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Vaccine eligibility will expand to at-risk groups

NYers with comorbidities, health conditions eligible for shots

Starting on Feb. 15, the state is expanding the vaccination campaign to offer the shots to people with conditions that put them at higher risk of death from the coronavirus.

"We are going to open it up to people with comorbidities … The prioritization is to reach those people who are most at risk or most essential through this period of time," Cuomo said.

He said 94% of people who have died from COVID-19 were identified as having comorbidities or other conditions, making them a priority in expanding the vaccination effort in an effective way.

New York State also launched a mass COVID-19 vaccination site at Yankee Stadium for Bronx residents on Friday as part of an effort to reach underserved areas with higher levels of spread.

In capturing what is at stake in the effort, Yankees pitching star Mariano Rivera, who joined the governor during his livestreamed briefing, said: "I used to pitch here and save games. Now this is about saving lives ... Hope is the name of the game right now."

The number of new positives reported today: 757 in Nassau, 771 in Suffolk, 3,883 in New York City and 8,777 statewide.

The chart below shows the daily totals of new coronavirus cases on Long Island.

Search a map of new cases and view charts showing the latest local trends in testing, hospitalizations, deaths and more.

Smaller landlords struggle under eviction ban

A moratorium on evictions is forcing small landlords on Long Island to run up credit card balances, take out loans and default on their own bills.

Sheriffs on the Island haven't carried out residential evictions since March, when the state began curtailing court activity in the early days of COVID-19.

With the virus straining many industries, thousands of Long Islanders have lost jobs and are struggling with basic expenses like rent. The government passed policies and bolstered benefits designed to protect renters. Only a fraction of that relief has reached landlords, and some small property owners are reeling.

"If you are relying on the extra thousand or $1,500 a month from renting out a finished basement or attic, and that suddenly goes away because your tenant can't afford to pay, you don't have a lot of cushion," said Lawrence Levy, executive dean at the National Center for Suburban Studies at Hofstra University.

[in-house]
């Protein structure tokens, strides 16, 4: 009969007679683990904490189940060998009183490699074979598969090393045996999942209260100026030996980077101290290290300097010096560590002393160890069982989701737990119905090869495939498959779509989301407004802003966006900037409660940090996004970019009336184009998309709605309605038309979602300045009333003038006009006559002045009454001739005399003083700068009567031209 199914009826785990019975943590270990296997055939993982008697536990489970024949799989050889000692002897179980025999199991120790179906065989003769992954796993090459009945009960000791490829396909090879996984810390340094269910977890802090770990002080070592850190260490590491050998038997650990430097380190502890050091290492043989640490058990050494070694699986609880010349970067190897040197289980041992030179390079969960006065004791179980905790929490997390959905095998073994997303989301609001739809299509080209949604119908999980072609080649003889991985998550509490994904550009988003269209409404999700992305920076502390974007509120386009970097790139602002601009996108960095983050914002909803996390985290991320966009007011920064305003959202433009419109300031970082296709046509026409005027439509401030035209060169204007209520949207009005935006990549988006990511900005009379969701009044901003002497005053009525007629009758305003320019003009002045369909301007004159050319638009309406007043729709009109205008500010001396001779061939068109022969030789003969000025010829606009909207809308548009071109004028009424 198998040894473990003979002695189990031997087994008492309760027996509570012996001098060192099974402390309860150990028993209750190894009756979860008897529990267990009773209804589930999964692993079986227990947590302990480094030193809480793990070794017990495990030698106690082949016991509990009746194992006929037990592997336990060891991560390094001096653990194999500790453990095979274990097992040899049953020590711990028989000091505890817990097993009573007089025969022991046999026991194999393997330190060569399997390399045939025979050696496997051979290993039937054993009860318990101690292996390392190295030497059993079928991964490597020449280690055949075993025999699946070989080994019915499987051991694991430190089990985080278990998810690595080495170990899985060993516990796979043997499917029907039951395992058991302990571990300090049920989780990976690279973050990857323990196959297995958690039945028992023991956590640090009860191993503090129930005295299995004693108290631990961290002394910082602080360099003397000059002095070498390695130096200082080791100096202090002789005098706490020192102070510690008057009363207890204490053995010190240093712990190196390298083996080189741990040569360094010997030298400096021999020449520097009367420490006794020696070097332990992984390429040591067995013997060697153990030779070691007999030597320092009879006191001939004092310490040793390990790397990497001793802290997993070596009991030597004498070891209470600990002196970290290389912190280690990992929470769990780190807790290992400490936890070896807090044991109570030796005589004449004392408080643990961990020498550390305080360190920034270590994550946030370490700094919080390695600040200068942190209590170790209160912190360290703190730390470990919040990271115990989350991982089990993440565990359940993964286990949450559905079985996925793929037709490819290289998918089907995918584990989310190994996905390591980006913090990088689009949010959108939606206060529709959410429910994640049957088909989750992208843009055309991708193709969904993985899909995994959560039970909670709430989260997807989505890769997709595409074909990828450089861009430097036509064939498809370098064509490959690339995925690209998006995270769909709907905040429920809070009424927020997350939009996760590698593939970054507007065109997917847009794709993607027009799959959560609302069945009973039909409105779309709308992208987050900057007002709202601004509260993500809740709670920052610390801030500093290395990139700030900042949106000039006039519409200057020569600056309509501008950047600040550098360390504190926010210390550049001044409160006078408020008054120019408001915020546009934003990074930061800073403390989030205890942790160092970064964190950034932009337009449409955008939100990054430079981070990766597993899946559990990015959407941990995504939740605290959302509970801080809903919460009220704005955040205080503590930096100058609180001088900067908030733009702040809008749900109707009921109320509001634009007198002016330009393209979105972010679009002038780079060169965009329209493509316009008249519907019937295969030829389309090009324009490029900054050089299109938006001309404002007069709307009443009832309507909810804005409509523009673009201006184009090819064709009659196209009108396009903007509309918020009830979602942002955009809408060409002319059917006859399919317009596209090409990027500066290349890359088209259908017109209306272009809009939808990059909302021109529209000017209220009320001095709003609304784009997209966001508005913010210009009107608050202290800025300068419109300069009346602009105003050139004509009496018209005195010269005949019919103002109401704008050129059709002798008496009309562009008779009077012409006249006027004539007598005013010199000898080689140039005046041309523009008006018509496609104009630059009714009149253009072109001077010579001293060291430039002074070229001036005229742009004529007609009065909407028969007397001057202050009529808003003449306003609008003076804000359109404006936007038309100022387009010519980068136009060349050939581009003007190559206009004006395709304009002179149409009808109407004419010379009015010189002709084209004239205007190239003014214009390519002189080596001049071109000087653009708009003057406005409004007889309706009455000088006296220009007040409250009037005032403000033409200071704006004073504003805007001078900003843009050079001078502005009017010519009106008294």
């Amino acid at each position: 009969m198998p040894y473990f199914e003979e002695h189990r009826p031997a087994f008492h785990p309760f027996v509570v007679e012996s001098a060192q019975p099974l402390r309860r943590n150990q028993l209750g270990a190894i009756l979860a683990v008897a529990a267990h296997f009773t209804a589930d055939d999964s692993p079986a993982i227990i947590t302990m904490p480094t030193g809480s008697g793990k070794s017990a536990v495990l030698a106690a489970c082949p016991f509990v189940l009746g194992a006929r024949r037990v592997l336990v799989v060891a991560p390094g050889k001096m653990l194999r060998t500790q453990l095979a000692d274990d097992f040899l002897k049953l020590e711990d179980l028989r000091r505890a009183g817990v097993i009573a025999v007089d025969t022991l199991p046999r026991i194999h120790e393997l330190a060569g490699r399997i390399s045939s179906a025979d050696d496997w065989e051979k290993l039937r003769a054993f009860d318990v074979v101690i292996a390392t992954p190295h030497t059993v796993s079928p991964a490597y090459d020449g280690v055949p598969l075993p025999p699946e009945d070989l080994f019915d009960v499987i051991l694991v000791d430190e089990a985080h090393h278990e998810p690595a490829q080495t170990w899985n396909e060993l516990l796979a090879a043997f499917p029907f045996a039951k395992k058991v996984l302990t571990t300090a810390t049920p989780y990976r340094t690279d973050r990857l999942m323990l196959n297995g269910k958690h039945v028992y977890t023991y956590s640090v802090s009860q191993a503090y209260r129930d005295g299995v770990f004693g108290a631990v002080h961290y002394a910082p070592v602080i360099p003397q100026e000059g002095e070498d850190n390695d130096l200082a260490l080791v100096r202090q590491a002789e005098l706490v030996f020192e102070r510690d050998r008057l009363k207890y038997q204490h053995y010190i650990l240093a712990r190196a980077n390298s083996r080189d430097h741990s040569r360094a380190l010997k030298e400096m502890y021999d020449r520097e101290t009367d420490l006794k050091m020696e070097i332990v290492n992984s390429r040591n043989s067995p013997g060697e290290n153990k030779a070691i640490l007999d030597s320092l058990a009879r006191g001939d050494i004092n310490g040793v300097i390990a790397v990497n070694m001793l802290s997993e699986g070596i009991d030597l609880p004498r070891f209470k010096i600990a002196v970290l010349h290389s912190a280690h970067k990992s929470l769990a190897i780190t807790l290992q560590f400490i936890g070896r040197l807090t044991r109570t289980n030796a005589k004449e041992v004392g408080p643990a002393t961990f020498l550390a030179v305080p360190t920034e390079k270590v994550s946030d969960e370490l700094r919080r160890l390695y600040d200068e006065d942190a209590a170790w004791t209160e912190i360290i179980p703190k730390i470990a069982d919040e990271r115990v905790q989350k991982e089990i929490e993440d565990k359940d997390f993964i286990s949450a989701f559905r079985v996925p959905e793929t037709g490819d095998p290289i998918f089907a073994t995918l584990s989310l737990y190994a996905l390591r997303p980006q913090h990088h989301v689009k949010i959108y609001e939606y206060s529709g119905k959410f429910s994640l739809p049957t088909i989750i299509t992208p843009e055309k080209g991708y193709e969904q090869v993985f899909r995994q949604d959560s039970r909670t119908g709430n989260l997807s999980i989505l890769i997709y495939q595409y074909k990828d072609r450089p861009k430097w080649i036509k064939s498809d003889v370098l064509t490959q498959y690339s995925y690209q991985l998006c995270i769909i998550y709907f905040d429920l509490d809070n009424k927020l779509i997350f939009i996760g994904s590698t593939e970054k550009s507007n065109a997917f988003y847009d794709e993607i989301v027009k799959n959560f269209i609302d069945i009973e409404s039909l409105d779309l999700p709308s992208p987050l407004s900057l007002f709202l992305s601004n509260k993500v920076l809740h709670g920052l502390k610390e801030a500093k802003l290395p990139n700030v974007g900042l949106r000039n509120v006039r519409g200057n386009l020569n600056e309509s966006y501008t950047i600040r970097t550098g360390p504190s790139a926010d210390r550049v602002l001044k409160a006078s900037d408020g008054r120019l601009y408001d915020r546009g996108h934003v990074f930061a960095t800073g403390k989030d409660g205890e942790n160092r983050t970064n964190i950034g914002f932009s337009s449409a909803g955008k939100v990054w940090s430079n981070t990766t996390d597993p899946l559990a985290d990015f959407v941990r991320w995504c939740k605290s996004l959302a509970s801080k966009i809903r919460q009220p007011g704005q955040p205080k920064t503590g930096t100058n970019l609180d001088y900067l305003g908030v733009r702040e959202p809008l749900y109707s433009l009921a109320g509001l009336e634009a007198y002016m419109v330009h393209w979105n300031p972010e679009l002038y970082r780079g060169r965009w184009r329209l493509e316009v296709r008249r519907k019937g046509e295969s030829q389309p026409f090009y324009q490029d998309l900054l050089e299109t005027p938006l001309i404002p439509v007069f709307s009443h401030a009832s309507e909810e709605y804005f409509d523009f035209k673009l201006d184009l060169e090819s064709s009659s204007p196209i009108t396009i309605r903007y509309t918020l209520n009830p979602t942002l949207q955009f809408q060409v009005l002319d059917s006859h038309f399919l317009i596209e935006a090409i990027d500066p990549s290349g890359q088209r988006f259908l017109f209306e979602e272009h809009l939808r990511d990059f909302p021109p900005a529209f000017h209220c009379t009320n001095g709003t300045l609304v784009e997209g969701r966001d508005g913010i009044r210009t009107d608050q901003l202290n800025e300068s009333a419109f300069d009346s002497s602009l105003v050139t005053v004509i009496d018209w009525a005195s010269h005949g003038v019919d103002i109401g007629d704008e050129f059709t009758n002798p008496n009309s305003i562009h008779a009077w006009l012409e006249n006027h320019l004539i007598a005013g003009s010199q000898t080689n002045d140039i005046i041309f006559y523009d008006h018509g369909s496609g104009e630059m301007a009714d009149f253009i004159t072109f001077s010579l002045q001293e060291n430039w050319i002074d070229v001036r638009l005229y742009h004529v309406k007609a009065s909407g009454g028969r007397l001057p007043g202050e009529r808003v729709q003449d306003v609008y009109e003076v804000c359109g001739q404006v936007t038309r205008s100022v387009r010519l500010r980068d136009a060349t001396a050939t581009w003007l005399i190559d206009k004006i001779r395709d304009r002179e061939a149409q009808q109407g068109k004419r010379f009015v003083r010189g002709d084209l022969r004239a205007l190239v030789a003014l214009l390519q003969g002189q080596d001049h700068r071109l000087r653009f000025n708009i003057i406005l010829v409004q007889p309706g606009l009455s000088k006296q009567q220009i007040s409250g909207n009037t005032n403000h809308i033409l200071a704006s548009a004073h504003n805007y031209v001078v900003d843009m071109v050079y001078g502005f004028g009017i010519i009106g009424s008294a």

Inability to collect rent forced Anthony and Kessa Figaro to take out a $10,500 loan. The couple started renting out their Baldwin home after moving to Florida five years ago, where Anthony Figaro got a job as a U.S. Postal Service account manager. The Figaros often work with insurance companies and temporary housing services to lease their four-bedroom house to people while their primary homes are repaired from floods, fires and other mishaps.

"You try to assist people that are impacted by tragedies or situations in their home," Figaro said. "We're not doing this because we just want to get as many tenants in as possible."

Remote learning won't end soon, educators say

Even as more people are getting vaccinated against COVID-19, safety concerns mean the return for full-time in-person education is still in the distance, a panel of school district officials said during an online discussion Thursday about the future of remote learning.

"If we moved away from the six feet distancing right now, my concern is that our infection rate would increase," Hank Grishman, Jericho school district superintendent, said during the Newsday Live conversation.

Grishman said the school district uses masks and plastic shields and maintains social distancing for students and staff who are physically at the school. But if all students were in school full time, "if we wanted to maintain the six feet of distancing, we would need another hundred thousand square feet."

Richard Loeschner, superintendent of the Brentwood Union Free School District, said the district has used a hybrid model that combines in-person instruction with remote learning.

"I would obviously support bringing the kids in but … we can't do it safely," Loeschner said, while also stating he was concerned about the long-term effect of hybrid learning.

The panelists said they hope widespread vaccinations will make it possible to return to normal education but that resumption carries its own challenges.

Lead singer of LI cover band dies

Danny Calvagna of Deer Park, the lead singer of local cover band 45rpm, died Wednesday from COVID-19. He was 66.

The group was known for its signature set of 1970s AM radio pop songs like the Partridge Family’s "I Woke Up in Love This Morning," Blue Swede’s "Hooked on a Feeling" and Paper Lace’s "The Night Chicago Died."

"Danny played feel-good songs that made people smile and dance," says Kenny Forgione, lead singer/guitarist of Wonderous Stories, who shared concert bills with Calvagna. "It brought the crowd back to when they were young."